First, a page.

Five Songs That Belong in the (Mythical) Bar Band Hall of Fame, Pt. 1

“Move It on Over” – George Thorogood and the Delaware Destroyers

Thorogood’s 1978 update of an old Hank Williams number about a guy banished to the doghouse is everything a great bar band song should be: rockin’, easy to sing along to, and a hell of a lot of fun.

“Runnin’ Down a Dream” – Tom Petty and the Heartbreakers

There are tons of Petty tunes that could fit the bill here, but this one in particular kicks some butt with its memorable chorus and searing guitar soloing that close out the song. I’m reminded of how great a song “RDAD” is whenever I hear one of my favorite local bands, B Side, perform it live.

Sherry Darling” – Bruce Springsteen

A deep cut from The Boss, this one was included on 1980’s The River LP. It’s a raucous party tune that is highlighted by the late Clarence Clemons’ saxophone, some faux-audience whoops and hollers, and this classic opening lyric: “Your mama’s yappin’ in the back seat/tell her to push over and move them big feet.”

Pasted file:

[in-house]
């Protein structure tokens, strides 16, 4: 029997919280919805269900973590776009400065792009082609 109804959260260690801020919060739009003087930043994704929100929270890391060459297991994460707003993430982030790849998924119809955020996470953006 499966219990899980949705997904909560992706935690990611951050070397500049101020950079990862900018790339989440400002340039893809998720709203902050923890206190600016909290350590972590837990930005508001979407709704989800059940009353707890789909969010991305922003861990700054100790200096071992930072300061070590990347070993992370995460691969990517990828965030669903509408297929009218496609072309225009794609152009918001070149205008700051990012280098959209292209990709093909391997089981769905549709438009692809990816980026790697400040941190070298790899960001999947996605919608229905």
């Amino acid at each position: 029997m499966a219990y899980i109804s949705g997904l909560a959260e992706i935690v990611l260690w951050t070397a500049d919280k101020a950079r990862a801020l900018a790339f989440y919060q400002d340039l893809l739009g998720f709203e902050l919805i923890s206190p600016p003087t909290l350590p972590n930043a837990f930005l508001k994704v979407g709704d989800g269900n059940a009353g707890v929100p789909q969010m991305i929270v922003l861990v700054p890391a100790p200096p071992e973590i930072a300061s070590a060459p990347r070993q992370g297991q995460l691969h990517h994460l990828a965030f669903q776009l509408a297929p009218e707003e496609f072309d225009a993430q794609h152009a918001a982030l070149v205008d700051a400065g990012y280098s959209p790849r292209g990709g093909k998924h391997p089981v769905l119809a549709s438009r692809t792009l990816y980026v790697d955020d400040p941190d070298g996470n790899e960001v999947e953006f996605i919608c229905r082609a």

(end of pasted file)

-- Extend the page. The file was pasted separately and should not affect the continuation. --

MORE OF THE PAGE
“Tush” – ZZ Top

The (mostly) bearded trio from down Texas way have provided fans with a barrel full of great songs over the years, but “Tush” is perhaps the best—and best known—of the bunch. A stone classic.

“Keep Your Hands to Yourself” – The Georgia Satellites

Combine a little bit of Southern rock with a whole lot of rock and roll swagger and you get this 1986 gem from the Georgia Satellites. Dan Baird’s sassy lead vocals, the laid back yet tough groove, and the crunchy guitars are all rock ‘n’ roll perfection.